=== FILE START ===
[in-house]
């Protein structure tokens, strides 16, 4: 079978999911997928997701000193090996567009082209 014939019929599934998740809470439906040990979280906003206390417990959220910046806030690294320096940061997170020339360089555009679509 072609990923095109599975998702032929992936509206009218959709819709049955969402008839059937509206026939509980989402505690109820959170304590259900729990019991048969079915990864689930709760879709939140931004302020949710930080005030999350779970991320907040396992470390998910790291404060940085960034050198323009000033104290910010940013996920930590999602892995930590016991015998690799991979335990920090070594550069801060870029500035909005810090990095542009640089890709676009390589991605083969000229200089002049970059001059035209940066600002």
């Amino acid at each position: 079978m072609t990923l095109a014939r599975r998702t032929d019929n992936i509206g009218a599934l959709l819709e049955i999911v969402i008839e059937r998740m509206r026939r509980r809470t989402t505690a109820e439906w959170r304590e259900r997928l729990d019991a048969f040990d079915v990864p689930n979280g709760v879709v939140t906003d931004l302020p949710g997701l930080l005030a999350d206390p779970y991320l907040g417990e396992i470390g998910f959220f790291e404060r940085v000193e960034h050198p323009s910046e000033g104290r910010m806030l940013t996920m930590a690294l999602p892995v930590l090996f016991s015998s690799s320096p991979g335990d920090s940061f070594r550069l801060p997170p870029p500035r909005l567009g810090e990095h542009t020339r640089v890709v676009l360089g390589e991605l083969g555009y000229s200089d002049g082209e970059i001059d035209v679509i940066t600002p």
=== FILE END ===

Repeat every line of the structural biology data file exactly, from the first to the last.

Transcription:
[in-house]
């Protein structure tokens, strides 16, 4: 079978999911997928997701000193090996567009082209 014939019929599934998740809470439906040990979280906003206390417990959220910046806030690294320096940061997170020339360089555009679509 072609990923095109599975998702032929992936509206009218959709819709049955969402008839059937509206026939509980989402505690109820959170304590259900729990019991048969079915990864689930709760879709939140931004302020949710930080005030999350779970991320907040396992470390998910790291404060940085960034050198323009000033104290910010940013996920930590999602892995930590016991015998690799991979335990920090070594550069801060870029500035909005810090990095542009640089890709676009390589991605083969000229200089002049970059001059035209940066600002």
């Amino acid at each position: 079978m072609t990923l095109a014939r599975r998702t032929d019929n992936i509206g009218a599934l959709l819709e049955i999911v969402i008839e059937r998740m509206r026939r509980r809470t989402t505690a109820e439906w959170r304590e259900r997928l729990d019991a048969f040990d079915v990864p689930n979280g709760v879709v939140t906003d931004l302020p949710g997701l930080l005030a999350d206390p779970y991320l907040g417990e396992i470390g998910f959220f790291e404060r940085v000193e960034h050198p323009s910046e000033g104290r910010m806030l940013t996920m930590a690294l999602p892995v930590l090996f016991s015998s690799s320096p991979g335990d920090s940061f070594r550069l801060p997170p870029p500035r909005l567009g810090e990095h542009t020339r640089v890709v676009l360089g390589e991605l083969g555009y000229s200089d002049g082209e970059i001059d035209v679509i940066t600002p």